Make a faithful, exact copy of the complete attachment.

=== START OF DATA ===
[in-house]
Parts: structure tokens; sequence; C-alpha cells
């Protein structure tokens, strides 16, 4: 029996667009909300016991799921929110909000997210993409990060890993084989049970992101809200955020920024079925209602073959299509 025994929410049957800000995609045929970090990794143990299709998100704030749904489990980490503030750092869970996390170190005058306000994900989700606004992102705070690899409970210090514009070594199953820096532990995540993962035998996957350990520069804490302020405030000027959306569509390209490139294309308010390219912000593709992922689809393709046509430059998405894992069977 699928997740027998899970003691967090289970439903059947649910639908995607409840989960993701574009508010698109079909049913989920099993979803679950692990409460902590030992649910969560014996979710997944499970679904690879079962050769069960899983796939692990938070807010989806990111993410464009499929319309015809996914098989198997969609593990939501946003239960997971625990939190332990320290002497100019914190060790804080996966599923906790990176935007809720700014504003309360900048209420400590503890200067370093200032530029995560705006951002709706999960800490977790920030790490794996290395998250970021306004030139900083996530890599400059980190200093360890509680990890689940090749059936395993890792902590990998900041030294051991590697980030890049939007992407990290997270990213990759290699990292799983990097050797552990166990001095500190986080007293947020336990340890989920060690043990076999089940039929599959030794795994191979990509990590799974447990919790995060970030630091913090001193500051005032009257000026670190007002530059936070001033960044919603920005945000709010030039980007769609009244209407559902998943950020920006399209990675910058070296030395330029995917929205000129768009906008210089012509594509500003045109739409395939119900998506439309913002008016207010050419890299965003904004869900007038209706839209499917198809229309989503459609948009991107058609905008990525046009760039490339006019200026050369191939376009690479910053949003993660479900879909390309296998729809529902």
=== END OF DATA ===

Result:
[in-house]
Parts: structure tokens; sequence; C-alpha cells
């Protein structure tokens, strides 16, 4: 029996667009909300016991799921929110909000997210993409990060890993084989049970992101809200955020920024079925209602073959299509 025994929410049957800000995609045929970090990794143990299709998100704030749904489990980490503030750092869970996390170190005058306000994900989700606004992102705070690899409970210090514009070594199953820096532990995540993962035998996957350990520069804490302020405030000027959306569509390209490139294309308010390219912000593709992922689809393709046509430059998405894992069977 699928997740027998899970003691967090289970439903059947649910639908995607409840989960993701574009508010698109079909049913989920099993979803679950692990409460902590030992649910969560014996979710997944499970679904690879079962050769069960899983796939692990938070807010989806990111993410464009499929319309015809996914098989198997969609593990939501946003239960997971625990939190332990320290002497100019914190060790804080996966599923906790990176935007809720700014504003309360900048209420400590503890200067370093200032530029995560705006951002709706999960800490977790920030790490794996290395998250970021306004030139900083996530890599400059980190200093360890509680990890689940090749059936395993890792902590990998900041030294051991590697980030890049939007992407990290997270990213990759290699990292799983990097050797552990166990001095500190986080007293947020336990340890989920060690043990076999089940039929599959030794795994191979990509990590799974447990919790995060970030630091913090001193500051005032009257000026670190007002530059936070001033960044919603920005945000709010030039980007769609009244209407559902998943950020920006399209990675910058070296030395330029995917929205000129768009906008210089012509594509500003045109739409395939119900998506439309913002008016207010050419890299965003904004869900007038209706839209499917198809229309989503459609948009991107058609905008990525046009760039490339006019200026050369191939376009690479910053949003993660479900879909390309296998729809529902």